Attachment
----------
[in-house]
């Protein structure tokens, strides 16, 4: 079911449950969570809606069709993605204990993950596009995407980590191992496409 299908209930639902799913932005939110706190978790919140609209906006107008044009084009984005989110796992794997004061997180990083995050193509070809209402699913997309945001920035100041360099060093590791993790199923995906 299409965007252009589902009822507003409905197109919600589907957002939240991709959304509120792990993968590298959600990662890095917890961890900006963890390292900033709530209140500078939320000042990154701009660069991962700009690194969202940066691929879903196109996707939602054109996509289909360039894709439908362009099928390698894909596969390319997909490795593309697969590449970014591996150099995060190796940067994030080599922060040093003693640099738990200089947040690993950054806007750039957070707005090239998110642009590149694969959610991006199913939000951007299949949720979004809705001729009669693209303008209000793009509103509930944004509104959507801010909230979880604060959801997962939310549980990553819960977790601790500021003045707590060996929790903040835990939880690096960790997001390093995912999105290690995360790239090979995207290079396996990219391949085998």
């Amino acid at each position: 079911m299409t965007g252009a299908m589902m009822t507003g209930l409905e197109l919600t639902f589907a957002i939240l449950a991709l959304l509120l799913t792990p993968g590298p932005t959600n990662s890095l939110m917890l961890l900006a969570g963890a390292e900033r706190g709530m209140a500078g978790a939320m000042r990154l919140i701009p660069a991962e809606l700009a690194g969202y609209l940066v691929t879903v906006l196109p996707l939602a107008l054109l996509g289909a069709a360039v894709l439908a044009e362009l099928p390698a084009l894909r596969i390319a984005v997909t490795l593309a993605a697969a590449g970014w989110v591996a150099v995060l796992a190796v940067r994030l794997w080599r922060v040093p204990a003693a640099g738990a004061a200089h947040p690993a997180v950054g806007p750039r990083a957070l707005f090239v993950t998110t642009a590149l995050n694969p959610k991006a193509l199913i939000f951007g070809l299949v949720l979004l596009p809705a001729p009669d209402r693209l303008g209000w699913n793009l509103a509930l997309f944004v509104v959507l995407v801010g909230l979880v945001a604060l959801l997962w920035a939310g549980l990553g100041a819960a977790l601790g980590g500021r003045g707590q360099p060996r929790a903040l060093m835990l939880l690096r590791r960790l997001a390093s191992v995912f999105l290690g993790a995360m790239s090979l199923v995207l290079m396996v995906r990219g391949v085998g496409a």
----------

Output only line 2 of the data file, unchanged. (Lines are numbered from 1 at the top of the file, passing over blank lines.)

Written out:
């Protein structure tokens, strides 16, 4: 079911449950969570809606069709993605204990993950596009995407980590191992496409 299908209930639902799913932005939110706190978790919140609209906006107008044009084009984005989110796992794997004061997180990083995050193509070809209402699913997309945001920035100041360099060093590791993790199923995906 299409965007252009589902009822507003409905197109919600589907957002939240991709959304509120792990993968590298959600990662890095917890961890900006963890390292900033709530209140500078939320000042990154701009660069991962700009690194969202940066691929879903196109996707939602054109996509289909360039894709439908362009099928390698894909596969390319997909490795593309697969590449970014591996150099995060190796940067994030080599922060040093003693640099738990200089947040690993950054806007750039957070707005090239998110642009590149694969959610991006199913939000951007299949949720979004809705001729009669693209303008209000793009509103509930944004509104959507801010909230979880604060959801997962939310549980990553819960977790601790500021003045707590060996929790903040835990939880690096960790997001390093995912999105290690995360790239090979995207290079396996990219391949085998």